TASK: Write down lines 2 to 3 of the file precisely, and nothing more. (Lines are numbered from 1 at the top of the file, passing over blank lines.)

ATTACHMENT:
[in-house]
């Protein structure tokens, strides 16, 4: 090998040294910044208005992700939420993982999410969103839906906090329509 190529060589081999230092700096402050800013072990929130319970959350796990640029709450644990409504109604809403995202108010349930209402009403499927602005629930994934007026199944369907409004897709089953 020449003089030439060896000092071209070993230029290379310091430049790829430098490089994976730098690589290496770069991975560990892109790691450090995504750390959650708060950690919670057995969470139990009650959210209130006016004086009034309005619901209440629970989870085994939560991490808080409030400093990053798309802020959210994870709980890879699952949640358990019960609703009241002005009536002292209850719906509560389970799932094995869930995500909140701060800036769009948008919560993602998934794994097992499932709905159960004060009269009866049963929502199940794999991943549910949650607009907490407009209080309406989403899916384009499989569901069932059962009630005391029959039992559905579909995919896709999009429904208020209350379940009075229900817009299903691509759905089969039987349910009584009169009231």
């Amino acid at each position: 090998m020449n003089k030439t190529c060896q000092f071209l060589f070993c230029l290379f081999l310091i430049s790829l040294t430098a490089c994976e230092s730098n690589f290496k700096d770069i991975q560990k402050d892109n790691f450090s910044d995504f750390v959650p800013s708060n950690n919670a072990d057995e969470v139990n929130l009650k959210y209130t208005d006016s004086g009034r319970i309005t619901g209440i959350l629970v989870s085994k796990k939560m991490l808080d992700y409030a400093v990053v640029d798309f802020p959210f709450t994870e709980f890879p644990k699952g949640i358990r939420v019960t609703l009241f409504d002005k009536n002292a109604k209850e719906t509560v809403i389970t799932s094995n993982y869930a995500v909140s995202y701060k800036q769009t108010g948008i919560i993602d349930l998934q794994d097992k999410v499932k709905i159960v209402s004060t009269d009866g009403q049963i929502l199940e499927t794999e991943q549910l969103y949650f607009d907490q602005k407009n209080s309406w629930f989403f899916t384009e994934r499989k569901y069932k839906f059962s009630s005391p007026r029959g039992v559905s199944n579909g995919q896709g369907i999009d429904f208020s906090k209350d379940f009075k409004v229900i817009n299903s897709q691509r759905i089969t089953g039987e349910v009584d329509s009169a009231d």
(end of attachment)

């Protein structure tokens, strides 16, 4: 090998040294910044208005992700939420993982999410969103839906906090329509 190529060589081999230092700096402050800013072990929130319970959350796990640029709450644990409504109604809403995202108010349930209402009403499927602005629930994934007026199944369907409004897709089953 020449003089030439060896000092071209070993230029290379310091430049790829430098490089994976730098690589290496770069991975560990892109790691450090995504750390959650708060950690919670057995969470139990009650959210209130006016004086009034309005619901209440629970989870085994939560991490808080409030400093990053798309802020959210994870709980890879699952949640358990019960609703009241002005009536002292209850719906509560389970799932094995869930995500909140701060800036769009948008919560993602998934794994097992499932709905159960004060009269009866049963929502199940794999991943549910949650607009907490407009209080309406989403899916384009499989569901069932059962009630005391029959039992559905579909995919896709999009429904208020209350379940009075229900817009299903691509759905089969039987349910009584009169009231």
């Amino acid at each position: 090998m020449n003089k030439t190529c060896q000092f071209l060589f070993c230029l290379f081999l310091i430049s790829l040294t430098a490089c994976e230092s730098n690589f290496k700096d770069i991975q560990k402050d892109n790691f450090s910044d995504f750390v959650p800013s708060n950690n919670a072990d057995e969470v139990n929130l009650k959210y209130t208005d006016s004086g009034r319970i309005t619901g209440i959350l629970v989870s085994k796990k939560m991490l808080d992700y409030a400093v990053v640029d798309f802020p959210f709450t994870e709980f890879p644990k699952g949640i358990r939420v019960t609703l009241f409504d002005k009536n002292a109604k209850e719906t509560v809403i389970t799932s094995n993982y869930a995500v909140s995202y701060k800036q769009t108010g948008i919560i993602d349930l998934q794994d097992k999410v499932k709905i159960v209402s004060t009269d009866g009403q049963i929502l199940e499927t794999e991943q549910l969103y949650f607009d907490q602005k407009n209080s309406w629930f989403f899916t384009e994934r499989k569901y069932k839906f059962s009630s005391p007026r029959g039992v559905s199944n579909g995919q896709g369907i999009d429904f208020s906090k209350d379940f009075k409004v229900i817009n299903s897709q691509r759905i089969t089953g039987e349910v009584d329509s009169a009231d």